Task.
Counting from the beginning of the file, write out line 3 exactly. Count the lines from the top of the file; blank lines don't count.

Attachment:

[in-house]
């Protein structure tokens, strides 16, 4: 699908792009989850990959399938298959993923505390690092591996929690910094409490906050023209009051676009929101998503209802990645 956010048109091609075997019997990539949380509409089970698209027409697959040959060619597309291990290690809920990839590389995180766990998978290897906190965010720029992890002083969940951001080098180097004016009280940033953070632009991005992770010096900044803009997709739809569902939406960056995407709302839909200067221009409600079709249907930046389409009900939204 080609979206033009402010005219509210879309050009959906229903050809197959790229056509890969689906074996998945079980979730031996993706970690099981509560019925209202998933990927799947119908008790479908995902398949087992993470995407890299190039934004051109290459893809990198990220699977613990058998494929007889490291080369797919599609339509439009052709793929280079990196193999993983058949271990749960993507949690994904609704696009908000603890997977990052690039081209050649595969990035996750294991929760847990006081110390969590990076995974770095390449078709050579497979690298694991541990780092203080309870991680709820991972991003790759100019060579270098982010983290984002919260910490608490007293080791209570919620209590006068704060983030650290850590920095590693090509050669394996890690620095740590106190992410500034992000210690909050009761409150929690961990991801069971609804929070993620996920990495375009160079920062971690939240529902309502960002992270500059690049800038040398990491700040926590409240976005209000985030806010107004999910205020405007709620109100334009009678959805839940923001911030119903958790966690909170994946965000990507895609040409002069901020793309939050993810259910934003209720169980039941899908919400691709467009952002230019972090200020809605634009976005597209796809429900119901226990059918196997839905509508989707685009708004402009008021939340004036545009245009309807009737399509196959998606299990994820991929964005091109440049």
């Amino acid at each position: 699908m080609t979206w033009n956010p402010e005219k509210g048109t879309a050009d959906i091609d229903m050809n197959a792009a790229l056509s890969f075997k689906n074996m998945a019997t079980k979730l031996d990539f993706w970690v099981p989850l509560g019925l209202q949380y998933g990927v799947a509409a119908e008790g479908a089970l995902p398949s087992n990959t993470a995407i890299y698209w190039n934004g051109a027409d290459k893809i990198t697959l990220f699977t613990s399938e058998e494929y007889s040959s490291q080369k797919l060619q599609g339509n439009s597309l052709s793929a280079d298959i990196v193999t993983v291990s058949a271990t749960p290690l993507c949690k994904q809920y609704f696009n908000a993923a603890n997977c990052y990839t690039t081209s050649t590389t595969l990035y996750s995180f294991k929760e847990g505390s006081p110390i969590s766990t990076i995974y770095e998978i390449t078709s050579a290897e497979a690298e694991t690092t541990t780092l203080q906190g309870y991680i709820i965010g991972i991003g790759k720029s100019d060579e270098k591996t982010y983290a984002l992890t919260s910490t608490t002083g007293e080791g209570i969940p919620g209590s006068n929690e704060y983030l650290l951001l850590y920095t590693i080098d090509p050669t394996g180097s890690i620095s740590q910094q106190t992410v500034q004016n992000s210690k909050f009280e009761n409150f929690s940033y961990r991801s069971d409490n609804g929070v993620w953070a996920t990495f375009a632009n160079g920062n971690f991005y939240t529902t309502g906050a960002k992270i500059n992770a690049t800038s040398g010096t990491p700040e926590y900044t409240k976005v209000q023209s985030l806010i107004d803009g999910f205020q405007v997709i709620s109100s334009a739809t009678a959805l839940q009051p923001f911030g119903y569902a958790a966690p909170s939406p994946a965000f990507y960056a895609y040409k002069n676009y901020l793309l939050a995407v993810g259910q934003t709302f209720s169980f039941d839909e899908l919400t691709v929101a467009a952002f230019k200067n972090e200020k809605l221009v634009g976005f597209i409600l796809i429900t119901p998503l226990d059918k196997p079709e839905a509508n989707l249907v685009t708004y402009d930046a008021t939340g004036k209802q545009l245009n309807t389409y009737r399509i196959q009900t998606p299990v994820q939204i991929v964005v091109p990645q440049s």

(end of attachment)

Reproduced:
């Amino acid at each position: 699908m080609t979206w033009n956010p402010e005219k509210g048109t879309a050009d959906i091609d229903m050809n197959a792009a790229l056509s890969f075997k689906n074996m998945a019997t079980k979730l031996d990539f993706w970690v099981p989850l509560g019925l209202q949380y998933g990927v799947a509409a119908e008790g479908a089970l995902p398949s087992n990959t993470a995407i890299y698209w190039n934004g051109a027409d290459k893809i990198t697959l990220f699977t613990s399938e058998e494929y007889s040959s490291q080369k797919l060619q599609g339509n439009s597309l052709s793929a280079d298959i990196v193999t993983v291990s058949a271990t749960p290690l993507c949690k994904q809920y609704f696009n908000a993923a603890n997977c990052y990839t690039t081209s050649t590389t595969l990035y996750s995180f294991k929760e847990g505390s006081p110390i969590s766990t990076i995974y770095e998978i390449t078709s050579a290897e497979a690298e694991t690092t541990t780092l203080q906190g309870y991680i709820i965010g991972i991003g790759k720029s100019d060579e270098k591996t982010y983290a984002l992890t919260s910490t608490t002083g007293e080791g209570i969940p919620g209590s006068n929690e704060y983030l650290l951001l850590y920095t590693i080098d090509p050669t394996g180097s890690i620095s740590q910094q106190t992410v500034q004016n992000s210690k909050f009280e009761n409150f929690s940033y961990r991801s069971d409490n609804g929070v993620w953070a996920t990495f375009a632009n160079g920062n971690f991005y939240t529902t309502g906050a960002k992270i500059n992770a690049t800038s040398g010096t990491p700040e926590y900044t409240k976005v209000q023209s985030l806010i107004d803009g999910f205020q405007v997709i709620s109100s334009a739809t009678a959805l839940q009051p923001f911030g119903y569902a958790a966690p909170s939406p994946a965000f990507y960056a895609y040409k002069n676009y901020l793309l939050a995407v993810g259910q934003t709302f209720s169980f039941d839909e899908l919400t691709v929101a467009a952002f230019k200067n972090e200020k809605l221009v634009g976005f597209i409600l796809i429900t119901p998503l226990d059918k196997p079709e839905a509508n989707l249907v685009t708004y402009d930046a008021t939340g004036k209802q545009l245009n309807t389409y009737r399509i196959q009900t998606p299990v994820q939204i991929v964005v091109p990645q440049s």